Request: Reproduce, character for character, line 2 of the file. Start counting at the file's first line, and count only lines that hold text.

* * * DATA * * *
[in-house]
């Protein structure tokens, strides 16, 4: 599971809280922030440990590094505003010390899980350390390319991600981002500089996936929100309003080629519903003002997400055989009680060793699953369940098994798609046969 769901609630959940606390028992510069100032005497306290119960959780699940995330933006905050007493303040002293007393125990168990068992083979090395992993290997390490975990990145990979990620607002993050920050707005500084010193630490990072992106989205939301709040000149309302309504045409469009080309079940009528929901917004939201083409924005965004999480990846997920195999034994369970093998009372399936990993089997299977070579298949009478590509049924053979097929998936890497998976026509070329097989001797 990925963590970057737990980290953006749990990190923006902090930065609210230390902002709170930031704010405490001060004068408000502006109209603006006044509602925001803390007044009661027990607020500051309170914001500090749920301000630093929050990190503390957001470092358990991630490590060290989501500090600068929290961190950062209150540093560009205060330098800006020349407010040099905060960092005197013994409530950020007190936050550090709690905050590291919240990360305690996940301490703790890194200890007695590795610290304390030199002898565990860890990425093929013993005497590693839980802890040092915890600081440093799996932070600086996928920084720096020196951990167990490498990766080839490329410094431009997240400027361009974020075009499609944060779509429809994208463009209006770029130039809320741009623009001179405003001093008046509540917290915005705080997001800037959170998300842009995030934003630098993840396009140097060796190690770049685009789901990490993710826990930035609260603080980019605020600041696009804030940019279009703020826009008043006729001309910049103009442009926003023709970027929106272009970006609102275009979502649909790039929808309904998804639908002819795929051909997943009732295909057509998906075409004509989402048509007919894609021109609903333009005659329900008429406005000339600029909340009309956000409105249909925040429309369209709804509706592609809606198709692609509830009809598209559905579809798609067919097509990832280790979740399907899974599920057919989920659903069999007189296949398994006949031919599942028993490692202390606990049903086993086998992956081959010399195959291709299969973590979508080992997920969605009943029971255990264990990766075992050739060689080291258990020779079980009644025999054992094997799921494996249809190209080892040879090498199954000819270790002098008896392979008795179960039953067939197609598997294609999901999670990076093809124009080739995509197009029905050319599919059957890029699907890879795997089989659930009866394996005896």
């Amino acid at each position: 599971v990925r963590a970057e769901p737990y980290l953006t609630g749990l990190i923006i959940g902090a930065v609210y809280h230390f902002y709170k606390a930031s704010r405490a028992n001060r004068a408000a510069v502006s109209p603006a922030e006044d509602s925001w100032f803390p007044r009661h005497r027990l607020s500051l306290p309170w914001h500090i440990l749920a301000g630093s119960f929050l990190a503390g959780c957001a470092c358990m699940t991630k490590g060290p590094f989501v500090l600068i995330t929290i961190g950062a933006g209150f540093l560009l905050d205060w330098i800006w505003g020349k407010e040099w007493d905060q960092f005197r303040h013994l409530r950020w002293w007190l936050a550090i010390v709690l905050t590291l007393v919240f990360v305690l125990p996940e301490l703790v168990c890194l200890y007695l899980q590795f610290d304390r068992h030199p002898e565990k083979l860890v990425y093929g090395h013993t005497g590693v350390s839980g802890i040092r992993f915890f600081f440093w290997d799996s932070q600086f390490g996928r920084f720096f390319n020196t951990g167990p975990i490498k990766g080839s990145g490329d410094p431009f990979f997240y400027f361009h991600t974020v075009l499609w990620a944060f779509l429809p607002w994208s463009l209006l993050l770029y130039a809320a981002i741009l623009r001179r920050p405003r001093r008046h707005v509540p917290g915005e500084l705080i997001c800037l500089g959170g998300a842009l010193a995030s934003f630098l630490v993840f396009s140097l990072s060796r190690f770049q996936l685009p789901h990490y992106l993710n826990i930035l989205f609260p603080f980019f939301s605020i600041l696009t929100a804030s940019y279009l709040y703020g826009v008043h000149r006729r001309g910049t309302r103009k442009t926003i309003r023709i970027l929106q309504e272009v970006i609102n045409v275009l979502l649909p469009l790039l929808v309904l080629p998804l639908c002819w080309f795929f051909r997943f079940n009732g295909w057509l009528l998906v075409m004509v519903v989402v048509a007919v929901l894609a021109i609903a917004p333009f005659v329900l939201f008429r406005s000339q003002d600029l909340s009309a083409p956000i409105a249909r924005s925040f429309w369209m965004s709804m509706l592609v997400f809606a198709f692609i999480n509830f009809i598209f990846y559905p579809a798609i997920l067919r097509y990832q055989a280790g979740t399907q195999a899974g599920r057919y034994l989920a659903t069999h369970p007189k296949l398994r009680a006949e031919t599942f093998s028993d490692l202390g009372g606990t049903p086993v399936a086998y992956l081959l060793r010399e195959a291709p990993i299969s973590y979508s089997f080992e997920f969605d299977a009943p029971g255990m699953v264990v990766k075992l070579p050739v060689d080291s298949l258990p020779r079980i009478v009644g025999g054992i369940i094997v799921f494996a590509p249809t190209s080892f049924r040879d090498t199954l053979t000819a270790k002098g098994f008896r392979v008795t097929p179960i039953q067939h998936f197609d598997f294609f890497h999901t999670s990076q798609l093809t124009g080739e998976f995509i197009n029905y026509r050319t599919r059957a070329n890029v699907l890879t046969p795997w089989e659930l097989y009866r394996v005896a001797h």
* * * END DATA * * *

């Protein structure tokens, strides 16, 4: 599971809280922030440990590094505003010390899980350390390319991600981002500089996936929100309003080629519903003002997400055989009680060793699953369940098994798609046969 769901609630959940606390028992510069100032005497306290119960959780699940995330933006905050007493303040002293007393125990168990068992083979090395992993290997390490975990990145990979990620607002993050920050707005500084010193630490990072992106989205939301709040000149309302309504045409469009080309079940009528929901917004939201083409924005965004999480990846997920195999034994369970093998009372399936990993089997299977070579298949009478590509049924053979097929998936890497998976026509070329097989001797 990925963590970057737990980290953006749990990190923006902090930065609210230390902002709170930031704010405490001060004068408000502006109209603006006044509602925001803390007044009661027990607020500051309170914001500090749920301000630093929050990190503390957001470092358990991630490590060290989501500090600068929290961190950062209150540093560009205060330098800006020349407010040099905060960092005197013994409530950020007190936050550090709690905050590291919240990360305690996940301490703790890194200890007695590795610290304390030199002898565990860890990425093929013993005497590693839980802890040092915890600081440093799996932070600086996928920084720096020196951990167990490498990766080839490329410094431009997240400027361009974020075009499609944060779509429809994208463009209006770029130039809320741009623009001179405003001093008046509540917290915005705080997001800037959170998300842009995030934003630098993840396009140097060796190690770049685009789901990490993710826990930035609260603080980019605020600041696009804030940019279009703020826009008043006729001309910049103009442009926003023709970027929106272009970006609102275009979502649909790039929808309904998804639908002819795929051909997943009732295909057509998906075409004509989402048509007919894609021109609903333009005659329900008429406005000339600029909340009309956000409105249909925040429309369209709804509706592609809606198709692609509830009809598209559905579809798609067919097509990832280790979740399907899974599920057919989920659903069999007189296949398994006949031919599942028993490692202390606990049903086993086998992956081959010399195959291709299969973590979508080992997920969605009943029971255990264990990766075992050739060689080291258990020779079980009644025999054992094997799921494996249809190209080892040879090498199954000819270790002098008896392979008795179960039953067939197609598997294609999901999670990076093809124009080739995509197009029905050319599919059957890029699907890879795997089989659930009866394996005896």